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China, Japan and South Korea will sit down to talk Arctic tomorrow. They appear to keen to engage themselves in the region, and just as keen to keep themselves distracted from disputes locally
“Global change”, aka East moving towards North (Photo: Marc Lanteigne)

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There are any number of issues China, Japan and South Korea openly disagree on. The Arctic, it appears, is not one of them.

The three countries were most recently gathered, together with Canada, Russia and the US, in Korea, in March for talks about research on fishing in the Arctic. They have attended similar meetings with Arctic states in the past.

Tomorrow, Arctic officials from the three countries will gather alone in Seoul, for the start of what they described in November as “a trilateral high-level dialogue on the Arctic to share Arctic policies, explore co-operative projects and seek ways to deepen co-operation over the Arctic”.

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With such a bland lead-up, there is a danger that the most noteworthy thing about the meeting will be that it was held at all. Still, agenda points for these types of gatherings tend towards the diplomatically bland. It is better to set the bar low and make it over, the thinking goes, than it is to fail in plain sight.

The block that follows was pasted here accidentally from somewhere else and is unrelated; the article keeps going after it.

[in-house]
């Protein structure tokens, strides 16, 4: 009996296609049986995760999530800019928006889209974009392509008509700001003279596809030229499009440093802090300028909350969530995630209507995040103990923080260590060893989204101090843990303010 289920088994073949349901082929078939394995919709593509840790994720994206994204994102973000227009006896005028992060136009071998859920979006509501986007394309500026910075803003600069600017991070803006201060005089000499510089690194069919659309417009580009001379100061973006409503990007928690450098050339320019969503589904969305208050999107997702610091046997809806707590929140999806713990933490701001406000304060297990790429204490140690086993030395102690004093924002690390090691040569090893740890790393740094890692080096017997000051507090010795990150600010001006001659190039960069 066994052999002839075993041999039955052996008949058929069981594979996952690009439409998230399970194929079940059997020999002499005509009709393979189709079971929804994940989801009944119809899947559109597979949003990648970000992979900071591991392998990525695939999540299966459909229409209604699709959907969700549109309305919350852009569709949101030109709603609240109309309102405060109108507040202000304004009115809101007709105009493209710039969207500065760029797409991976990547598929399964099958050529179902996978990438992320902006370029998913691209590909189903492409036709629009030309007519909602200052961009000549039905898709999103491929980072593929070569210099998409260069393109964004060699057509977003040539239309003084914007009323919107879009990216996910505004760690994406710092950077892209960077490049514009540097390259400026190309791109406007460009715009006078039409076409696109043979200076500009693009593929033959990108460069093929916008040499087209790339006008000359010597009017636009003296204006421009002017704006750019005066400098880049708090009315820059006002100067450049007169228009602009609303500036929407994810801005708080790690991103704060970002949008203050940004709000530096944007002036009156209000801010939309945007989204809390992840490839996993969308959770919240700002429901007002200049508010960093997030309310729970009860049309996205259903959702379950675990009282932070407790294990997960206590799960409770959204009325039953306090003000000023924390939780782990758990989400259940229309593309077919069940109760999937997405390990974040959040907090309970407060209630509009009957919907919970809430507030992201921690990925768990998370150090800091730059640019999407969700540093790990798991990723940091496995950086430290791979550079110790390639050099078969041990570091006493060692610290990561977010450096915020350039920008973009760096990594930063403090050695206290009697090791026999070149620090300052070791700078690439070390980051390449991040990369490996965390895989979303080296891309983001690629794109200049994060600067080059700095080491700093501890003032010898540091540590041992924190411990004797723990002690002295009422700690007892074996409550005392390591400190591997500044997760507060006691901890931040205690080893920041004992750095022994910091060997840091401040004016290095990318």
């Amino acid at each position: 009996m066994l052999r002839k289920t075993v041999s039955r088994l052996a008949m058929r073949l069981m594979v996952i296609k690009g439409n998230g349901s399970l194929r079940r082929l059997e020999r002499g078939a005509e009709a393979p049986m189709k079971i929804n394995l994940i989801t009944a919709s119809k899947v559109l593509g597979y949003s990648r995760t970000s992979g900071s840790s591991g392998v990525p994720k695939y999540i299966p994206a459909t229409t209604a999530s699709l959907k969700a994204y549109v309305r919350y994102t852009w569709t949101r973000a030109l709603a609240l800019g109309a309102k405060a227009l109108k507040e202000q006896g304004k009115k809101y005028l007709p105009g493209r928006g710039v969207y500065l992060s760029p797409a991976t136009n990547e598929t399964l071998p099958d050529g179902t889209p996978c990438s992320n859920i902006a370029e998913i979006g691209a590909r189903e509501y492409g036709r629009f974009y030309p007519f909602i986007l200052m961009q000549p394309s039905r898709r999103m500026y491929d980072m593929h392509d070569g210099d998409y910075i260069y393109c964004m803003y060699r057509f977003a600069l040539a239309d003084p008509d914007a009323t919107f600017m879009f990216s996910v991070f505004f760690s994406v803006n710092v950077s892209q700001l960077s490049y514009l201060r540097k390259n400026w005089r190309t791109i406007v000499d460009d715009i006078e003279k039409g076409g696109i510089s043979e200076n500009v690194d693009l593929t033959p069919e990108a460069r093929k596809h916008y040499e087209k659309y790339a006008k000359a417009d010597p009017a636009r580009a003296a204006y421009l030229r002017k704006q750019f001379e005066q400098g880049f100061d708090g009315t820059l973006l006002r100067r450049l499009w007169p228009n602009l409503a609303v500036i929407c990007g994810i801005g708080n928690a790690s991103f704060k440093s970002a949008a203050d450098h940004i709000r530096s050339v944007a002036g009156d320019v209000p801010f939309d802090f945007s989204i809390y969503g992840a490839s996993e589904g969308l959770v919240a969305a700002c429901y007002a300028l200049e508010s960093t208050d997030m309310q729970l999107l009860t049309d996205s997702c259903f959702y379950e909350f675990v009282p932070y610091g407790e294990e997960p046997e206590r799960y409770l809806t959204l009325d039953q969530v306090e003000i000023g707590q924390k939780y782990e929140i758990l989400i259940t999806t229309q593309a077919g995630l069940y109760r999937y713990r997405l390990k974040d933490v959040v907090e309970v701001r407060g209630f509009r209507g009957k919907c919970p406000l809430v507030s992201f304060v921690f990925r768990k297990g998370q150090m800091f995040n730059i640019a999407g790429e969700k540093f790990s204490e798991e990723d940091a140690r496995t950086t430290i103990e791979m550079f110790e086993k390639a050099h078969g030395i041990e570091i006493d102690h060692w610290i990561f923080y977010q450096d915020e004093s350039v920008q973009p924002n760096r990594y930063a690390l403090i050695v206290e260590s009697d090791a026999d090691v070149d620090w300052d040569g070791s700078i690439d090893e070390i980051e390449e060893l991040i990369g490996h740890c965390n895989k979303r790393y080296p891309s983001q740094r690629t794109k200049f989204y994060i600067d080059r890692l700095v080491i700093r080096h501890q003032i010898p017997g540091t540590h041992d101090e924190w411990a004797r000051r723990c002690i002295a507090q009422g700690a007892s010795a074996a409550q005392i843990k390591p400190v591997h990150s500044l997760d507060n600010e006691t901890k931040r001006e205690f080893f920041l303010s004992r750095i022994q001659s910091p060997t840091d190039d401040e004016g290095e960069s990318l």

Besides, more meetings are clearly intended: the countries are labelling it as the first step in laying the groundwork for their Arctic collaboration. In that respect, small first steps may be in order.

What drives the formation of an Asian bloc? Marc Lanteigne, back in December, suggested the motivation was two-fold. Firstly, an acknowledgement of the growing importance of the Far North to the foreign policies of north-eastern Asia. The eventual outcome of such an awakening, he suggested, could be the forum for policy co-ordination the three appear to be seeking.

Were the countries able to successfully get along in the Arctic, he argued, it could also build confidence to talk about issues of relevance closer to home, perhaps paving the way for closer collaboration on more divisive local issues.

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Possible areas of  focus when it comes to the Arctic specifically appear to fall into two categories: science and commerce.

The former is named explicitly as one of the topics of discussion for the meeting, and all three have nascent research interests in the region, though their activities there in some cases pre-date their acceptance, in 2013, as Arctic Council observers (part of a group of five Asian states – Singapore and India were the others – and Italy). Moreover, all three have accepted that the region’s climate is changing significantly and that this affects them. Working closer together here, moreover, would likely do little to set Arctic states at unease.

Commerce is not mentioned as a reason for the meeting. There may be various reasons for this, including differing interests in the region and concern about how a co-ordinated economic initiative would go down, or perhaps simply due to the state of the oil and commodities market at the moment. Still, all three countries have well-known economic interests in the region, including shipping, fisheries and energy (particularly imports from Russia), which are common for all three, and mining, which especially China and South Korea have pursued eagerly.

As their participation in the fisheries talks shows, they are also eager to sit down with Arctic states to come up with workable solutions for how they can pursue their interests in the region. It is perhaps the same sense of pragmatism that brings them together tomorrow, despite however much else might bother them.